Two months ahead of schedule and St. Patrick Catholic High School is ready to open its doors. Several state and local dignitaries joined teachers, students and parents for a ribbon tying ceremony to merge St. John High School and Mercy Cross. Schools that were both severely damaged by Hurricane Katrina.
"The initial idea after Katrina in the education assistance disaster package was that the money would be spent to support displaced students," says Governor Haley Barbour.
Governor Barbour says St. Patrick is the first school to open under the Gulf Opportunity Act. And while he did not attend a private school, he understands the importance of religious based education.
"It is critically important in my opinion that our children get exposed to education that does lead them to understand the difference between right and wrong," Barbour said.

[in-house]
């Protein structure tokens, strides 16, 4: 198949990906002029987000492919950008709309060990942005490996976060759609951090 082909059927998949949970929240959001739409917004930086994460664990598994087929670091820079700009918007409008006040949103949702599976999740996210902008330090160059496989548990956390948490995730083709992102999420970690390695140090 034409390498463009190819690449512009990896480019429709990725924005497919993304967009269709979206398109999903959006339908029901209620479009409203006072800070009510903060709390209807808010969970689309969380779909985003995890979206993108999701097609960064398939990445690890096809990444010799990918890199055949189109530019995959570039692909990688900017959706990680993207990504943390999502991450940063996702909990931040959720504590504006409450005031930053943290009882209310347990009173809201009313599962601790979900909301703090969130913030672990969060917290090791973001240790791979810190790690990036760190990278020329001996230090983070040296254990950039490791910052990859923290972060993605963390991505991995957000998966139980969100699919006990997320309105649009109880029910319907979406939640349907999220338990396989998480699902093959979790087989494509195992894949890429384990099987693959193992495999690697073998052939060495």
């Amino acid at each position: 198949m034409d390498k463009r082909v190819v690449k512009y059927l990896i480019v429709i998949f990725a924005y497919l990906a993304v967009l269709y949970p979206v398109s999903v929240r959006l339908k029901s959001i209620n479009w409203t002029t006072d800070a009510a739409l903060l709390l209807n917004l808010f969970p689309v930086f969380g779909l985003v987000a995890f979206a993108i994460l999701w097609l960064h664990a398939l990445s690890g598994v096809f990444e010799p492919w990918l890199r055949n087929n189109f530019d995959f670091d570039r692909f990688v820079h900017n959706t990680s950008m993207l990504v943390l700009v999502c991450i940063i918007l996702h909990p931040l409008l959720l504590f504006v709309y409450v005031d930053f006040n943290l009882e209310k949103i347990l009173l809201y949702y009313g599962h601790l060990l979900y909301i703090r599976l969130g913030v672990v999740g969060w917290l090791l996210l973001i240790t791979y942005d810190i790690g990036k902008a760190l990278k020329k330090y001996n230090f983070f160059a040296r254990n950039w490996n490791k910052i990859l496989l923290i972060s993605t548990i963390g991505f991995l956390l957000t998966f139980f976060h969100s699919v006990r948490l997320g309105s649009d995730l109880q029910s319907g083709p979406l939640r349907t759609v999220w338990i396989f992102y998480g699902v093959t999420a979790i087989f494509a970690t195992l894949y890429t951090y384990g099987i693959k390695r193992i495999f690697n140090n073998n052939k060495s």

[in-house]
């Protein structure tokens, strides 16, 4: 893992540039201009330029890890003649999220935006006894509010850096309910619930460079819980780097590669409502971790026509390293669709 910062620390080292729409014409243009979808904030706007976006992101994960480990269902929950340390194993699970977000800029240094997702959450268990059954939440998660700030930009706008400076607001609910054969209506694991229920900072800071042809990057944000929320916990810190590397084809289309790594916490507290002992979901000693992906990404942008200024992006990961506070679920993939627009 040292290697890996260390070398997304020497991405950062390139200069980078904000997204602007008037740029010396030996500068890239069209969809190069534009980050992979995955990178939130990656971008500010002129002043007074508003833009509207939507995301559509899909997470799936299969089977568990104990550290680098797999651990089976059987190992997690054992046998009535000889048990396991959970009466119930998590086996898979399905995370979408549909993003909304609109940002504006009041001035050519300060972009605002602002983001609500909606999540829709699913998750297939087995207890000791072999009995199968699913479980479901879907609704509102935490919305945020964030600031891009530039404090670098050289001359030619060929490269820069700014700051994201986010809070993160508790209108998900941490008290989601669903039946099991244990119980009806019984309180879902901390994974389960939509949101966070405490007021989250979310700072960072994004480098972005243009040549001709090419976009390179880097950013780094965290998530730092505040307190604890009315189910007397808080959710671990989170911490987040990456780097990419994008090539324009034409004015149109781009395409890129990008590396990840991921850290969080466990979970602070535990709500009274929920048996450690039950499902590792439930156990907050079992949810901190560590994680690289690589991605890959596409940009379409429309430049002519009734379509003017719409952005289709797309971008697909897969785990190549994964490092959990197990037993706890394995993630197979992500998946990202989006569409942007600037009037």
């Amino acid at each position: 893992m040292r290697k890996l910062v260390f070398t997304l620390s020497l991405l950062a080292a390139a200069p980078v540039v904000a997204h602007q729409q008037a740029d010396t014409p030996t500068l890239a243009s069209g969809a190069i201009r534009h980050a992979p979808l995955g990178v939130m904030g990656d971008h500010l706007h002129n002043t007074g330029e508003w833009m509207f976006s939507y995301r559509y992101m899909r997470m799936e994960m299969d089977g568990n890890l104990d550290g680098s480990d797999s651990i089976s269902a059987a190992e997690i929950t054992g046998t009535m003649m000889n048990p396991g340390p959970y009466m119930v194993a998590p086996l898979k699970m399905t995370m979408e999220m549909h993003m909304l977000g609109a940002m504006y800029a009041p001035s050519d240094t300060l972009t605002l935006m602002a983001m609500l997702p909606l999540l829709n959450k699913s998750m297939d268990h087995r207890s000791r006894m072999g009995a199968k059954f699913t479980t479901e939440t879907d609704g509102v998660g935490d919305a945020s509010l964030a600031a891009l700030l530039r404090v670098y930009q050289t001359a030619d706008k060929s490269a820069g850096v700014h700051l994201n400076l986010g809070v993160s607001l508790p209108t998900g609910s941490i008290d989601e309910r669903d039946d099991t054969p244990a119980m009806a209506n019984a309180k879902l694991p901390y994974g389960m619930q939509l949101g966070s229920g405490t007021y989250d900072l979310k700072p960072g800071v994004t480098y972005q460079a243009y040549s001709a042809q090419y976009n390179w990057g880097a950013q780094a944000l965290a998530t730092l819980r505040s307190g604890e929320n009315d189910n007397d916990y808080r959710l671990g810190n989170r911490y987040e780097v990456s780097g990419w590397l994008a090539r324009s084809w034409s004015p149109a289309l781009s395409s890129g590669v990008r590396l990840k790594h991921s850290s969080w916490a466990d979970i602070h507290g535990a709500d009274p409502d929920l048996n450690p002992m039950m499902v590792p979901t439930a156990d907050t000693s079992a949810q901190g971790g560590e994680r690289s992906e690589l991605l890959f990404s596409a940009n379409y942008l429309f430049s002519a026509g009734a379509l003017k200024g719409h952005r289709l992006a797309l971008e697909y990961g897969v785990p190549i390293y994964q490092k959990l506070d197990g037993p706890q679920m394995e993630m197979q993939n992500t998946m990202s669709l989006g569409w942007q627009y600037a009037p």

Senator Billy Hewes agrees.
"After the storm, I think all of our leaders, community leaders and political leaders recognize that if we are going to get our communities back, we need to make sure our kids are where they need to be," says Hewes.
Only about ten percent of Mississippi children attend private schools, but those who have say they wouldn't have it any other way.
"I've gone to Catholic schools my whole life, and I'm really glad that I did because I do know right and wrong," says Jordan Perason, a senior at St. Patrick High School.
While Tiffany Hancock's children are too young to attend the high school now, the St. John graduate is already thinking of the future.
"I want my children to be able to express their beliefs in God and come together as a family," Hancock said.
Leaders say there are still some loose ends to tie up at the school. Classes at St. Patrick High School will start at eight o'clock Monday morning.